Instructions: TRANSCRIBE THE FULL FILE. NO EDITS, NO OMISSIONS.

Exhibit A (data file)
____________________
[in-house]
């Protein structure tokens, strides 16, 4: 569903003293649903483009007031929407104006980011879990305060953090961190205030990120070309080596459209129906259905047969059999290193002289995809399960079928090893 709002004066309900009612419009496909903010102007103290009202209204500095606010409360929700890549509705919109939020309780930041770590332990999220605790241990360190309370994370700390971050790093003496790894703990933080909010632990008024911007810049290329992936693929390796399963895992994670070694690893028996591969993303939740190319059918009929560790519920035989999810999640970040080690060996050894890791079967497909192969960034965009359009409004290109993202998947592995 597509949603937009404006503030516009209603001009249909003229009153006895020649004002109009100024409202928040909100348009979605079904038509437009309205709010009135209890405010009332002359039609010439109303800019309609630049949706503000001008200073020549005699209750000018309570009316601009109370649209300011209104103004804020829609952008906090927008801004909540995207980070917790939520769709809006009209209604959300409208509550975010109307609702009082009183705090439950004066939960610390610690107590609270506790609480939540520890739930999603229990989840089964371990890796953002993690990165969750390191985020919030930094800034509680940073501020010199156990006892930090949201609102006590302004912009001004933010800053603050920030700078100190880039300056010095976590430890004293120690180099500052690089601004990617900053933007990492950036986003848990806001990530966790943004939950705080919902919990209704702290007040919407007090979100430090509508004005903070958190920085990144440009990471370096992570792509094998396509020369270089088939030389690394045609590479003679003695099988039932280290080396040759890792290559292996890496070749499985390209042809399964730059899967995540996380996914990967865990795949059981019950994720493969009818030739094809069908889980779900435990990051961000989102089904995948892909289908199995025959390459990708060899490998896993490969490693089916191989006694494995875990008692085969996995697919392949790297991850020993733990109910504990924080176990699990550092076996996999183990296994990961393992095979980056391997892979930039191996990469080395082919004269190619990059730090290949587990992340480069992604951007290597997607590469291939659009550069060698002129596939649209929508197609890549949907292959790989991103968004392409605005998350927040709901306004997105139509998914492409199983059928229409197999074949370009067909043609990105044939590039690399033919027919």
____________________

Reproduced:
[in-house]
């Protein structure tokens, strides 16, 4: 569903003293649903483009007031929407104006980011879990305060953090961190205030990120070309080596459209129906259905047969059999290193002289995809399960079928090893 709002004066309900009612419009496909903010102007103290009202209204500095606010409360929700890549509705919109939020309780930041770590332990999220605790241990360190309370994370700390971050790093003496790894703990933080909010632990008024911007810049290329992936693929390796399963895992994670070694690893028996591969993303939740190319059918009929560790519920035989999810999640970040080690060996050894890791079967497909192969960034965009359009409004290109993202998947592995 597509949603937009404006503030516009209603001009249909003229009153006895020649004002109009100024409202928040909100348009979605079904038509437009309205709010009135209890405010009332002359039609010439109303800019309609630049949706503000001008200073020549005699209750000018309570009316601009109370649209300011209104103004804020829609952008906090927008801004909540995207980070917790939520769709809006009209209604959300409208509550975010109307609702009082009183705090439950004066939960610390610690107590609270506790609480939540520890739930999603229990989840089964371990890796953002993690990165969750390191985020919030930094800034509680940073501020010199156990006892930090949201609102006590302004912009001004933010800053603050920030700078100190880039300056010095976590430890004293120690180099500052690089601004990617900053933007990492950036986003848990806001990530966790943004939950705080919902919990209704702290007040919407007090979100430090509508004005903070958190920085990144440009990471370096992570792509094998396509020369270089088939030389690394045609590479003679003695099988039932280290080396040759890792290559292996890496070749499985390209042809399964730059899967995540996380996914990967865990795949059981019950994720493969009818030739094809069908889980779900435990990051961000989102089904995948892909289908199995025959390459990708060899490998896993490969490693089916191989006694494995875990008692085969996995697919392949790297991850020993733990109910504990924080176990699990550092076996996999183990296994990961393992095979980056391997892979930039191996990469080395082919004269190619990059730090290949587990992340480069992604951007290597997607590469291939659009550069060698002129596939649209929508197609890549949907292959790989991103968004392409605005998350927040709901306004997105139509998914492409199983059928229409197999074949370009067909043609990105044939590039690399033919027919």